"Wilt thou grant unto me," said Gwydion,
"not to open the sty until I am beside the
sty with thee?" "This will I do, right
gladly," he answered.
That night they went to rest; and as soon as the
swineherd saw the light of day, he awoke Gwydion.
And Gwydion arose and dressed himself, and went
with the swineherd, and stood beside the sty.
Then the swineherd opened the sty. And as soon
as he opened it, behold she leaped forth, and
set off with great speed. And Gwydion followed
her, and she went against the course of a river,
and made for a brook, which is now called Nant
y Llew. And there she halted and began feeding.
And Gwydion came under the tree, and looked what
it might be that the sow was feeding on. And he
saw that she was eating putrid flesh and vermin.
Then looked he up to the top of the tree, and
as he looked he beheld on the top of the tree
an eagle, and when the eagle shook itself, there
fell vermin and putrid flesh from off it, and
these the sow devoured. And it seemed to him that
the eagle was Llew. And he sang an Englyn:-"Oak
that grows between the two banks; Darkened is
the sky and hill! Shall I not tell him by his
wounds, That this is Llew?"Upon this the
eagle came down until he reached the centre of
the tree. And Gwydion sang another Englyn:-"Oak
that grows in upland ground, Is it not wetted
by the rain? Has it not been drenched By nine
score tempests? It bears in its branches Llew
Llaw Gyffes!"Then the eagle came down until
he was on the lowest branch of the tree, and thereupon
this Englyn did Gwydion sing:-"Oak that grows
beneath the steep; Stately and majestic is its
aspect! Shall I not speak it? That Llew will come
to my lap?"And the eagle came down upon Gwydion's
knee. And Gwydion struck him with his magic wand,
so that he returned to his own form. No one ever
saw a more piteous sight, for he was nothing but
skin and bone.
Then he went unto Caer Dathyl, and there were
brought unto him good physicians that were in
Gwynedd, and before the end of the year he was
said he unto Math the son of Mathonwy, "it
is full time now that I have retribution of him
by whom I have suffered all this woe." "Truly,"
said Math, "he will never be able to maintain
himself in the possession of that which is thy
right." "Well," said Llew, "the
sooner I have my right, the better shall I be
Then they called together the whole of Gwynedd,
and set forth to Ardudwy. And Gwydion went on
before and proceeded to Mur y Castell. And when
Blodeuwedd heard that he was coming, she took
her maidens with her, and fled to the mountain.
And they passed through the river Cynvael, and
went towards a court that there was upon the mountain,
and through fear they could not proceed except
with their faces looking backwards, so that unawares
they fell into the lake. And they were all drowned
except Blodeuwedd herself, and her Gwydion overtook.
And he said unto her, "I will not slay thee,
but I will do unto thee worse than that. For I
will turn thee into a bird; and because of the
shame thou hast done unto Llew Llaw Gyffes, thou
shalt never show thy face in the light of day
henceforth; and that through fear of all the other
birds. For it shall be their nature to attack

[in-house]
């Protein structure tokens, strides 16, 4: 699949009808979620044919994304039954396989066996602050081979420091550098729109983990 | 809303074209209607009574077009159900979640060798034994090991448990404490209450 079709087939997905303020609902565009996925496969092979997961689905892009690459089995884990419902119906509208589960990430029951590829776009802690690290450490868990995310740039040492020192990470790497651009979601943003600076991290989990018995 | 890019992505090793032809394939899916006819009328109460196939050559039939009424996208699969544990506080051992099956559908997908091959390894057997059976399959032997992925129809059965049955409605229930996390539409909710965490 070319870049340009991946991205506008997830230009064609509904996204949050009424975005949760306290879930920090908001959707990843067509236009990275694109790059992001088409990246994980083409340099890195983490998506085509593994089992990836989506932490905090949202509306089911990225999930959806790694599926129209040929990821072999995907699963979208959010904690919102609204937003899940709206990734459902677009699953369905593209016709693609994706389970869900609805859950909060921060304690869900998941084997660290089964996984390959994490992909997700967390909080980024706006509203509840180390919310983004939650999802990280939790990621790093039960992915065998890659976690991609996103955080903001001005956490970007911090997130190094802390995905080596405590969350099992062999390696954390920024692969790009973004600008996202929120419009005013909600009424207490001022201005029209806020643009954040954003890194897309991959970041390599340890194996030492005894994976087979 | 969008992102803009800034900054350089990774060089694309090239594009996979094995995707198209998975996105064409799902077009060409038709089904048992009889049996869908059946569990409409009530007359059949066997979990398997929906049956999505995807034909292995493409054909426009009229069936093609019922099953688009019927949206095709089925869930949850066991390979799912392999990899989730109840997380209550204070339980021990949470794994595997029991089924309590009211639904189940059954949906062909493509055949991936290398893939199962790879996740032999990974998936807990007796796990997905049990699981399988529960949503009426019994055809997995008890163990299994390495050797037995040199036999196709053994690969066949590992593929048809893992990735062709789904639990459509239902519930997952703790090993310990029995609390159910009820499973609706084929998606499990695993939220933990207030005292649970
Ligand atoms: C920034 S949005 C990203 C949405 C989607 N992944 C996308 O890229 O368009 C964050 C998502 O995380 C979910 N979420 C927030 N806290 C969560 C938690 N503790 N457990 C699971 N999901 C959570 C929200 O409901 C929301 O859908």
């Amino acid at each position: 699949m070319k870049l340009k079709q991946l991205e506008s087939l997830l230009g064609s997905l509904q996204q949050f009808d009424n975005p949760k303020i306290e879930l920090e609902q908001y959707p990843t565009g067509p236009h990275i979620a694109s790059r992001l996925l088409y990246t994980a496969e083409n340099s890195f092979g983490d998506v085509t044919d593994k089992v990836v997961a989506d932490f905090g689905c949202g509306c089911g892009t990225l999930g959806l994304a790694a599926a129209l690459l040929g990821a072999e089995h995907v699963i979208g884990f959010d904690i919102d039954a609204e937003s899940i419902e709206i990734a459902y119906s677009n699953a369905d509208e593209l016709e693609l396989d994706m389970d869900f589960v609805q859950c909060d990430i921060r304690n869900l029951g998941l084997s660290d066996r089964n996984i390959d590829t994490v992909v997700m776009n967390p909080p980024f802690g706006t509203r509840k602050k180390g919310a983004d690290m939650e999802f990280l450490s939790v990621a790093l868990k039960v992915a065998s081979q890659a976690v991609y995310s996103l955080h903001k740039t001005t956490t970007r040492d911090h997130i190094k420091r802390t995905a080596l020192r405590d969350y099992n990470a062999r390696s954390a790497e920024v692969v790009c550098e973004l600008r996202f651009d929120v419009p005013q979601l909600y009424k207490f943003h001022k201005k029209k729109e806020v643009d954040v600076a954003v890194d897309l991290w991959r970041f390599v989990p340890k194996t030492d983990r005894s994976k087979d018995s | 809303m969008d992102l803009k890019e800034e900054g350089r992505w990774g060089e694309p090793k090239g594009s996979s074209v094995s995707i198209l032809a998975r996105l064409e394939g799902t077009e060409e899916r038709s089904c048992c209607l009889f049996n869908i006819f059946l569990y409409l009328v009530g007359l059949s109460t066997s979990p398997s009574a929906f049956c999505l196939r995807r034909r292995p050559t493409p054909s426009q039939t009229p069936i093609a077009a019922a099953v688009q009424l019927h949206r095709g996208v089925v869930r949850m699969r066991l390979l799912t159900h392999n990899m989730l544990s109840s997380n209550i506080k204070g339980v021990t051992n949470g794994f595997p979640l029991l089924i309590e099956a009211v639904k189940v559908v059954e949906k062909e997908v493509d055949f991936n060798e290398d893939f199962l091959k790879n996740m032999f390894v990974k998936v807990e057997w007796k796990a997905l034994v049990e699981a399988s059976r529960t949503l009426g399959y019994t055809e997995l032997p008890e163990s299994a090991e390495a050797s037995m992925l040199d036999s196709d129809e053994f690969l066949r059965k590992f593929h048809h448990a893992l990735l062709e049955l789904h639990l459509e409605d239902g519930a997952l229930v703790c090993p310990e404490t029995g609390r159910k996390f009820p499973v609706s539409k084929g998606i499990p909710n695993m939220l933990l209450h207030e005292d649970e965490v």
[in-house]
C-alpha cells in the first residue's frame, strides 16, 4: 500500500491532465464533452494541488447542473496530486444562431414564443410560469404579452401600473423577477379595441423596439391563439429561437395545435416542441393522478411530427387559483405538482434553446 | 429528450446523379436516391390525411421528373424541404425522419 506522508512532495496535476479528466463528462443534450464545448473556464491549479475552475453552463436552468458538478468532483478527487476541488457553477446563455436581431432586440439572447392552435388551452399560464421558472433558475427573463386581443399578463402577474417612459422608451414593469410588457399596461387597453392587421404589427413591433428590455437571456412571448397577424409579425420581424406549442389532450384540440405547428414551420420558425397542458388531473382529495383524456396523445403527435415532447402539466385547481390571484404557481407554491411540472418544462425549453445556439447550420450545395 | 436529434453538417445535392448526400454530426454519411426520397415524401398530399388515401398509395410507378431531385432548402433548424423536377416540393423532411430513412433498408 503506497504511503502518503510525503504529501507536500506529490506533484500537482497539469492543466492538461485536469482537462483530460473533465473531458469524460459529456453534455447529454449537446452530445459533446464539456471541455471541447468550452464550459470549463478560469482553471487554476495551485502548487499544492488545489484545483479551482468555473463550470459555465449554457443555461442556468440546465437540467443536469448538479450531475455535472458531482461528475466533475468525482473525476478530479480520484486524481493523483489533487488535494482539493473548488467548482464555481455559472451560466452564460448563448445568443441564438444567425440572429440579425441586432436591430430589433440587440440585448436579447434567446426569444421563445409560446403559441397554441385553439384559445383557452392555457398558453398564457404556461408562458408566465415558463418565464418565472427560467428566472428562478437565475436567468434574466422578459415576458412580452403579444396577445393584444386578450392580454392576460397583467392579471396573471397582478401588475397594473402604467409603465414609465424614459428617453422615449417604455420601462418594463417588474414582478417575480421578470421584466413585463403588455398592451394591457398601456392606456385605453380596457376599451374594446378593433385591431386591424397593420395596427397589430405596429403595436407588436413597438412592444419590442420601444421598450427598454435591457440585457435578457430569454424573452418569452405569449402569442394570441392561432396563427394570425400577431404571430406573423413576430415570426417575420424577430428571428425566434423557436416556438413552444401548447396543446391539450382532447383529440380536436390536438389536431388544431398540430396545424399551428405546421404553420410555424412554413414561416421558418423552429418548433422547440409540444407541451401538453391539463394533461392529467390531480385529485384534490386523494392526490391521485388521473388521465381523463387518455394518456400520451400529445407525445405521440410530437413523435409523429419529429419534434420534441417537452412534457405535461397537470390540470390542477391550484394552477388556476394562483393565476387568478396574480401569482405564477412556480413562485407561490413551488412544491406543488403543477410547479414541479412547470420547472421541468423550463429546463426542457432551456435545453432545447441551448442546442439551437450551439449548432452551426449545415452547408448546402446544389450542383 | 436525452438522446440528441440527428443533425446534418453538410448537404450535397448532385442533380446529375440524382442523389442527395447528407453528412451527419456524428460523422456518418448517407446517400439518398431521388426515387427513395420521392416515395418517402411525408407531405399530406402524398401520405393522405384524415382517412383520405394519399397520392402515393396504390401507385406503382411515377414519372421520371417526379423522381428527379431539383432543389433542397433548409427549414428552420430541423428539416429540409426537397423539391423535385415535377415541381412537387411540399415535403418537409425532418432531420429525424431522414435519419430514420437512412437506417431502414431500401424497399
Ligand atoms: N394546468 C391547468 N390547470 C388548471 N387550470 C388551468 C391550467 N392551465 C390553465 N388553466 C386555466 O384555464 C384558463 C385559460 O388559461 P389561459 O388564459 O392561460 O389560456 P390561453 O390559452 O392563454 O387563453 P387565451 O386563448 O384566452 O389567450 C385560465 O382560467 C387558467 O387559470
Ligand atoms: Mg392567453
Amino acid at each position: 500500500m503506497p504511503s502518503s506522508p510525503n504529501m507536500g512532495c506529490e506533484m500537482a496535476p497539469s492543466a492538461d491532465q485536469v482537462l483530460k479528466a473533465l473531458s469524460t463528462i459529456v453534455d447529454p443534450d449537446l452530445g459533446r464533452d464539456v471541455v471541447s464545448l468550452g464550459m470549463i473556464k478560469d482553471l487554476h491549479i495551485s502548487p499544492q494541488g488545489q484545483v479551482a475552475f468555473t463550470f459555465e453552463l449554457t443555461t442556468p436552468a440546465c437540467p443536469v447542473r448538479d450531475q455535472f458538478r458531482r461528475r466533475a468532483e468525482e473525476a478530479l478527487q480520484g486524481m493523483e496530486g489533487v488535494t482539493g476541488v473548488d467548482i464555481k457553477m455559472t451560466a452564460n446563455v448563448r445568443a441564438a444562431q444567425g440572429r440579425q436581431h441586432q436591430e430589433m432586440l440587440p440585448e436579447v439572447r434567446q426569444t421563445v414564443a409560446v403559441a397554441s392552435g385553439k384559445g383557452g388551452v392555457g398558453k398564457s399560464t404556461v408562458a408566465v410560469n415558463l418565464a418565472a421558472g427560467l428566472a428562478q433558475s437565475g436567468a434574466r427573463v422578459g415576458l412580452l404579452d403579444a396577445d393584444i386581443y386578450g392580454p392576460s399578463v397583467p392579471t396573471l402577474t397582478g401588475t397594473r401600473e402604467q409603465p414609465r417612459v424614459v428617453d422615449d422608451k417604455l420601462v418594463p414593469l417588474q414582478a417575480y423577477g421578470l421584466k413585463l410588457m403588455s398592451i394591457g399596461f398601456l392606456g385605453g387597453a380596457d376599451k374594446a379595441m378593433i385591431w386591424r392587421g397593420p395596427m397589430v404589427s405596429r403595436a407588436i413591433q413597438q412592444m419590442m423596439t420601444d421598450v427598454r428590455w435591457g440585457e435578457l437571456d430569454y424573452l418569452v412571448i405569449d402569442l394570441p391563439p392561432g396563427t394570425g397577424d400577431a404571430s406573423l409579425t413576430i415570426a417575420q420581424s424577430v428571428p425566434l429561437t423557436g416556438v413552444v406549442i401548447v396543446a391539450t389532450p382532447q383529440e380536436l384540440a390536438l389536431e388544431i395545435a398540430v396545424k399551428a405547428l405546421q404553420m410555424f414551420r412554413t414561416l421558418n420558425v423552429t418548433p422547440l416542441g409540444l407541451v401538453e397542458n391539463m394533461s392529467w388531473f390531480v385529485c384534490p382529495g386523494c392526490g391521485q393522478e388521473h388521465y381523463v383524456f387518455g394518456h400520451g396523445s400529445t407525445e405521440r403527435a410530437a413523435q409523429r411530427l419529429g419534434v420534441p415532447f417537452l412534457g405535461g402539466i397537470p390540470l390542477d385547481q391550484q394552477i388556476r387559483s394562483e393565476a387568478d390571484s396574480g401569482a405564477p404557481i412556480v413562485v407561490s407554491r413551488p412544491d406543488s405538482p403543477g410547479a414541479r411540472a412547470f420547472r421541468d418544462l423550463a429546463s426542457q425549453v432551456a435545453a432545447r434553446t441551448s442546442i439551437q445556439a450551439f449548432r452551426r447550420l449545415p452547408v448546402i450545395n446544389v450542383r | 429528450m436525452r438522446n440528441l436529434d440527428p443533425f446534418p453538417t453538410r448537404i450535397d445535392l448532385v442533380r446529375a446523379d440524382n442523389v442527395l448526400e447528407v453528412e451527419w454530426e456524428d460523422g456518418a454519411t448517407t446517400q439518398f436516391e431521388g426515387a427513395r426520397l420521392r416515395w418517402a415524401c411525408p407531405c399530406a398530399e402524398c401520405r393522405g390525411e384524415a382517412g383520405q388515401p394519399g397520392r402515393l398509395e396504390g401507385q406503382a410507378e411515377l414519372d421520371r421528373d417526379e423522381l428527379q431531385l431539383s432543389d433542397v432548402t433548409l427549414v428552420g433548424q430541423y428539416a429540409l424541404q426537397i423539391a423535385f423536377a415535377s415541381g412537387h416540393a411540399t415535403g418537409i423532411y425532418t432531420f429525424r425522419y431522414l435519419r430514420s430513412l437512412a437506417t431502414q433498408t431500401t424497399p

thee, and to chase thee from wheresoever they
may find thee. And thou shalt not lose thy name,
but shalt be always called Blodeuwedd." Now
Blodeuwedd is an owl in the language of this present
time, and for this reason is the owl hateful unto
all birds. And even now the owl is called Blodeuwedd.
Then Gronw Pebyr withdrew unto Penllyn, and he
dispatched thence an embassy. And the messengers
he sent asked Llew Llaw Gyffes if he would take
land, or domain, or gold, or silver, for the injury
he had received. "I will not, by my confession
to Heaven," said he. "Behold this is
the least that I will accept from him; that he
come to the spot where I was when he wounded me
with the dart, and that I stand where he did,
and that with a dart I take my aim at him. And
this is the very least that I will accept."
And this was told unto Gronw Pebyr. "Verily,"
said he, "is it needful for me to do thus?
My faithful warriors, and my household, and my
foster-brothers, is there not one among you who
will stand the blow in my stead?" "There
is not, verily," answered they. And because
of their refusal to suffer one stroke for their
lord, they are called the third disloyal tribe
even unto this day. "Well," said he,
"I will meet it."
Then they two went forth to the banks of the river
Cynvael, and Gronw stood in the place where Llew
Llaw Gyffes was when he struck him, and Llew in
the place where Gronw was. Then said Gronw Pebyr
unto Llew, "Since it was through the wiles
of a woman that I did unto thee as I have done,
I adjure thee by Heaven to let me place between
me and the blow, the slab thou seest yonder on
the river's bank." "Verily," said
Llew, "I will not refuse thee this."
"Ah," said he, "may Heaven reward
thee." So Gronw took the slab and placed
it between him and the blow.
Then Llew flung the dart at him, and it pierced
the slab and went through Gronw likewise, so that
it pierced through his back. And thus was Gronw
Pebyr slain. And there is still the slab on the
bank of the river Cynvael, in Ardudwy, having
the hole through it. And therefore is it even
now called Llech Gronw.
A second time did Llew Llaw Gyffes take possession
of the land, and prosperously did he govern it.
And, as the story relates, he was lord after this
over Gwynedd. And thus ends this portion of the
The Four Branches of the Mabinogi 4. Math the
son of Mathonwy
Translated by Charlotte Guest